Should I take a polygraph examination if the police ask me to?
Deciding whether to submit to a police requested lie detector test is complex. Someone should never participate in a polygraph examination without the advice of a seriously experienced criminal defense attorney.
In deciding whether to participate in a polygraph examination, you should know several things. Police rarely ask for polygraph examinations because they care about the result. Generally, police ask for polygraph examinations because it gives an expert interrogator (i.e. polygraph examiner) an opportunity to question someone suspected of wrongdoing.
The defense team with LEWIS & DICKSTEIN, P.L.L.C. has decades of experience protecting client and helping them avoid criminal charges and convictions. For a free consultation and confidential case evaluation, please do not hesitate to call us at (248) 263-6800.
If I agreed to take a polygraph examination, do I still have to do follow through and take it?
No. If a police requested polygraph exam is not in your best interest, a lawyer can always contact the police department and cancel the examination.
Can police lie about the result and claim I failed when the results showed I was truthful?
Yes. Lying is a very common and accepted practice of polygraph examiners and police investigators. Lies are often used to trick or manipulate a person into making an admission, confession or inculpatory statement. Remember, the polygraph examination procedure is as much, if not more, about the opportunity to interrogate a suspect and get evidence as it is about the polygraph test results.
Are the results of a polygraph admissible in court?
Generally not. There are exceptions when a polygraph result may be admissible in an evidentiary hearing on the issue of credibility. Even many defense lawyers do not know how to make use of a favorable polygraph examination.
Why should I take a polygraph exam if the results are not admissible?
A favorable result may be helpful in avoiding or reducing charges or achieving a favorable sentence. If a prosecutor is on the fence about whether to issue charges, he or she may elect to decline a warrant request if a polygraph examination shows that a subject was being truthful. A favorable polygraph result, in combination with a highly respected lawyer, can result in an outright dismissal of charges.
Is it true that some people cannot pass a police requested polygraph exam even if they are truthful?
Yes. We often hear clients say that they have no “fear” of a polygraph because they know they are being truthful. Unfortunately, that is not enough. In some cases, we have to have the client have a private polygraph examination before agreeing to participate in a public polygraph so we will know whether there is a physiological issue that will interfere with the results. People sometimes have emotional responses when they tell the truth and sometimes do not emotionally respond when lying. A polygraph machine is simply not a lie detector. It will register false positives and false negatives and will vary from one test to the next. Some people will test more accurately than others.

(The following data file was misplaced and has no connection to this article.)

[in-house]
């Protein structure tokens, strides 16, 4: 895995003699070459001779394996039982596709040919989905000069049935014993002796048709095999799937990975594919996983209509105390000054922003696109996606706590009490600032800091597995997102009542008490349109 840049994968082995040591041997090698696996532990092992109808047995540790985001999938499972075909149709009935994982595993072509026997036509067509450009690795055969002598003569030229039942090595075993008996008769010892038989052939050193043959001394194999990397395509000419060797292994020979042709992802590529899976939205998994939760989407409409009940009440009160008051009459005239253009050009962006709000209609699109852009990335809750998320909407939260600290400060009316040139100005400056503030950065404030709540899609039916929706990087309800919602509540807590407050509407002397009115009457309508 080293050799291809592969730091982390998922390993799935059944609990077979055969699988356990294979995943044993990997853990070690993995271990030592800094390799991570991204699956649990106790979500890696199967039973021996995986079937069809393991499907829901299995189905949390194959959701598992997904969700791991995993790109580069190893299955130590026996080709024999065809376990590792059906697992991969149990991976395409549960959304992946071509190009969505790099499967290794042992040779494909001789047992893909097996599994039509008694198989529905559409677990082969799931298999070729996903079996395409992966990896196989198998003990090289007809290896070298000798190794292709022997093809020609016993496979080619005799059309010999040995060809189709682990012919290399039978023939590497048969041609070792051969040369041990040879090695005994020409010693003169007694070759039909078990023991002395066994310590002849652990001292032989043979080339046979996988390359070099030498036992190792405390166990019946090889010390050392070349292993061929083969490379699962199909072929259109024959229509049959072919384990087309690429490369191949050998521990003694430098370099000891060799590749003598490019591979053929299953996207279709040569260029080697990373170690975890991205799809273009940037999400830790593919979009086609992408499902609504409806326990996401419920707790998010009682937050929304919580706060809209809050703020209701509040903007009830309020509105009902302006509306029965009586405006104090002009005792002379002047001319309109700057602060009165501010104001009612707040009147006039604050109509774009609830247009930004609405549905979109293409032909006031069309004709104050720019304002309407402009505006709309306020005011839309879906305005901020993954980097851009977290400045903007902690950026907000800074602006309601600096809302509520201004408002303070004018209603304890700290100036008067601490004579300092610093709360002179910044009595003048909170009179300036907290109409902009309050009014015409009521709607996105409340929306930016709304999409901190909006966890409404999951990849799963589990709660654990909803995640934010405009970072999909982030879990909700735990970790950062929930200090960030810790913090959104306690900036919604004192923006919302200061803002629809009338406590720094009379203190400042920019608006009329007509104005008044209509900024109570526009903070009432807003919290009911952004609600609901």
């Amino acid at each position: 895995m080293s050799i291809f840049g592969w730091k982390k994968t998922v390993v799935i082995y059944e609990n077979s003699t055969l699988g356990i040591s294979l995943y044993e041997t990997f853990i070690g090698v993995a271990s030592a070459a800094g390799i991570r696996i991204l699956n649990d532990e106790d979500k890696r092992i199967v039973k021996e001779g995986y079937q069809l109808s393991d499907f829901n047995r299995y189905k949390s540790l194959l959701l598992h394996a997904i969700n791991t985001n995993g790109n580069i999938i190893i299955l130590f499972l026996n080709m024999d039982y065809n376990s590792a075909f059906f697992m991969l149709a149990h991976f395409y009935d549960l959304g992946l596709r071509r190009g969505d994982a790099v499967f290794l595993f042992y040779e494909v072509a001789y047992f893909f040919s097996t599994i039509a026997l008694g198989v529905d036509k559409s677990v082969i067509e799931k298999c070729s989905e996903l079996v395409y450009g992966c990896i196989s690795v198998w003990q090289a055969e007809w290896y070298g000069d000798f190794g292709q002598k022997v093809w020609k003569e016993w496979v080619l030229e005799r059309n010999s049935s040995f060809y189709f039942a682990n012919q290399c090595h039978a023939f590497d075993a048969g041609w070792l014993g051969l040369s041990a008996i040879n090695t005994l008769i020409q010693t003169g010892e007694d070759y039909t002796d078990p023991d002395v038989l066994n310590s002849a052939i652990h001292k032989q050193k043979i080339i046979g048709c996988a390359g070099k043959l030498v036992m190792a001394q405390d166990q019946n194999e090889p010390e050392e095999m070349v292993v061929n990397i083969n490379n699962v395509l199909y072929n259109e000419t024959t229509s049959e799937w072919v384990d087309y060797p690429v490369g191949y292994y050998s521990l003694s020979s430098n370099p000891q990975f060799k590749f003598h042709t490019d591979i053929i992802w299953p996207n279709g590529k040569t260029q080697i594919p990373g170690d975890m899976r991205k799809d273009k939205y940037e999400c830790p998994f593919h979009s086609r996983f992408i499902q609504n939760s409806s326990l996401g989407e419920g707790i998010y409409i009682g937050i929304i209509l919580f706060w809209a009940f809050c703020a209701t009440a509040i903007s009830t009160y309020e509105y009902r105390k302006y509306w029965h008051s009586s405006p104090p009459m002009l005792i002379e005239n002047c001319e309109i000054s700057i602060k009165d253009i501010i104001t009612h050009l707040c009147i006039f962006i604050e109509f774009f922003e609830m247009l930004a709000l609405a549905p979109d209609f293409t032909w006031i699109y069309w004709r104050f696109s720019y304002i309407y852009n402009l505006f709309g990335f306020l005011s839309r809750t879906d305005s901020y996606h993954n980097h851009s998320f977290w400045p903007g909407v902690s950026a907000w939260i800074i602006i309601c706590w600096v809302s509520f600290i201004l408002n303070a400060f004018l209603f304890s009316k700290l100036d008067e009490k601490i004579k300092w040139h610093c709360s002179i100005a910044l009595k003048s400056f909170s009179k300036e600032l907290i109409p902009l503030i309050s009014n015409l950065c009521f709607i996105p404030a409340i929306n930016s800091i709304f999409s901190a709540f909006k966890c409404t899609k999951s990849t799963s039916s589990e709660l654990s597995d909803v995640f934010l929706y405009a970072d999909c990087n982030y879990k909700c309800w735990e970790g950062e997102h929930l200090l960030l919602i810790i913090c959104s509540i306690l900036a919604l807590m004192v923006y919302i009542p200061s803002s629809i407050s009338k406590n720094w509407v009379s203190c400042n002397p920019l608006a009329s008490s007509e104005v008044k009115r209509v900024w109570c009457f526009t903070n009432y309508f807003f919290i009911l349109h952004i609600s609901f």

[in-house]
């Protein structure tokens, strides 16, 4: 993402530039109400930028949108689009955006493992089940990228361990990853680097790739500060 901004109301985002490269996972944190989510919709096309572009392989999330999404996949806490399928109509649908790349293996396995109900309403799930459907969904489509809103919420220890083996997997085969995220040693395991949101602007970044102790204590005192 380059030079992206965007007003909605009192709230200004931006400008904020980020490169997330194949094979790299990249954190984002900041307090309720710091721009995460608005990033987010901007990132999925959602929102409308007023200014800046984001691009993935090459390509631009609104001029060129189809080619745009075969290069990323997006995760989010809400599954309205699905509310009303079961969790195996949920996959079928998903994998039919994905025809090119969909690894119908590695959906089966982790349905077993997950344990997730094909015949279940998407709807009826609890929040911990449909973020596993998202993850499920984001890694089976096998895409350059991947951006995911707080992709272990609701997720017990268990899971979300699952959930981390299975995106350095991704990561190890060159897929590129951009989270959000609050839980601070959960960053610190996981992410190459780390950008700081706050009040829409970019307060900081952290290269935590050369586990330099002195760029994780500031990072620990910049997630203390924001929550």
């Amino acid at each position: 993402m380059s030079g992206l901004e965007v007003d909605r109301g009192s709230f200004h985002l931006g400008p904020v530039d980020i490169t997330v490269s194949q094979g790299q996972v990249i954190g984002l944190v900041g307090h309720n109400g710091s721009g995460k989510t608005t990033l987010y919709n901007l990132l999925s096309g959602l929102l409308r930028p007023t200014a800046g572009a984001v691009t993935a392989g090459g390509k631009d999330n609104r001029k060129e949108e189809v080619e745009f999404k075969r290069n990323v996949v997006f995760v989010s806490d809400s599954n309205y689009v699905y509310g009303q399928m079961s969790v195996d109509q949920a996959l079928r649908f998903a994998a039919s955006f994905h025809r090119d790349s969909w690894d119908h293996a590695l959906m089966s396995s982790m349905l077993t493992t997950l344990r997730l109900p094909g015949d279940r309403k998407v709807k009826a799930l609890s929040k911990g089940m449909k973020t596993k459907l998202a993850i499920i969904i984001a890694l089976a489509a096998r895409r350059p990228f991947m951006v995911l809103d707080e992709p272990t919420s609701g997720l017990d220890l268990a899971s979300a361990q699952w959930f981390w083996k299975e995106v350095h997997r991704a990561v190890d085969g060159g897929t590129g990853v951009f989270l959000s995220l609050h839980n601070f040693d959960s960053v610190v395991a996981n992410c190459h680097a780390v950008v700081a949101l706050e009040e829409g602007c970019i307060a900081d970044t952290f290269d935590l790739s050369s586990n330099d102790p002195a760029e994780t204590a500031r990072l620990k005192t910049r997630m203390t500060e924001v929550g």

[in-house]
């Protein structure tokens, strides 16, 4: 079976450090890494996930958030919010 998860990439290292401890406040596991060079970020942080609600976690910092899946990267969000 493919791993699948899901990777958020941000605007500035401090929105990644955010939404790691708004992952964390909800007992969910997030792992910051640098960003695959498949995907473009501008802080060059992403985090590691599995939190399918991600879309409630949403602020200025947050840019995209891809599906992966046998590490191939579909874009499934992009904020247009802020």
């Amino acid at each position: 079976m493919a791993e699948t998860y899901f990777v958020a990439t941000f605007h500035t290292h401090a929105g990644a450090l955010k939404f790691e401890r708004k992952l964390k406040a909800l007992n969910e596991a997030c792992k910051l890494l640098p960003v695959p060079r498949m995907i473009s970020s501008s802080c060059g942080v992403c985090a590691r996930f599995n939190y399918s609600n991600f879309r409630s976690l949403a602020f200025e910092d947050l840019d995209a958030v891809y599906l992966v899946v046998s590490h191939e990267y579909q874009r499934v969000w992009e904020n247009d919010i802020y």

If I am nervous or anxious, will that effect the polygraph?
Possibly but probably not. The truth is that virtually everyone is nervous, upset, and anxious when taking a polygraph. Nerves and anxiety alone have no impact on a polygraph’s result. As stated above, some people have stronger emotional responses to lying and telling the truth. It is important for the defense lawyer to properly assess and vet a client to make sure he or she is making the right choice.
Should I take a polygraph exam?
This is a question that you should not answer on your own, even with advice from the internet or friends. The answer to this question is complex and you need the assistance of a lawyer with decades of experience dealing with these issues. Making the wrong choice can result in charges that would not have otherwise been issued. The defense team with LEWIS & DICKSTEIN, P.L.L.C. has handled cases where polygraph examinations have had a positive impact in the following areas:
- Drugs (Delivery, Manufacture and Possession)
- Criminal Sexual Conduct (CSC)
- Child Abuse
- Child Pornography
- Domestic Violence
- White Collar Crimes
- Weapons Offenses
- Violation of Probation
- Homicide (Murder)
- And More.
Lewis & Dickstein, P.L.L.C. is a highly experienced criminal defense law firm that can help you decide whether to take a lie detector test or polygraph examination.
If you are asking yourself, “should I take a polygraph exam that is requested by the police?”, you need the help of a seriously experienced criminal defense lawyer. The defense team with LEWIS & DICKSTEIN, P.L.L.C. has decades of experience protecting clients and helping clients make these decisions. Call us for a free consultation and confidential case evaluation at (248) 263-6800 and a seriously experienced criminal defense lawyer will be able to help you determine what the best thing is to do for you or complete a Request for Assistance Form and we will promptly contact you.
“We Are Not Afraid To Win”
LEWIS & DICKSTEIN, P.L.L.C.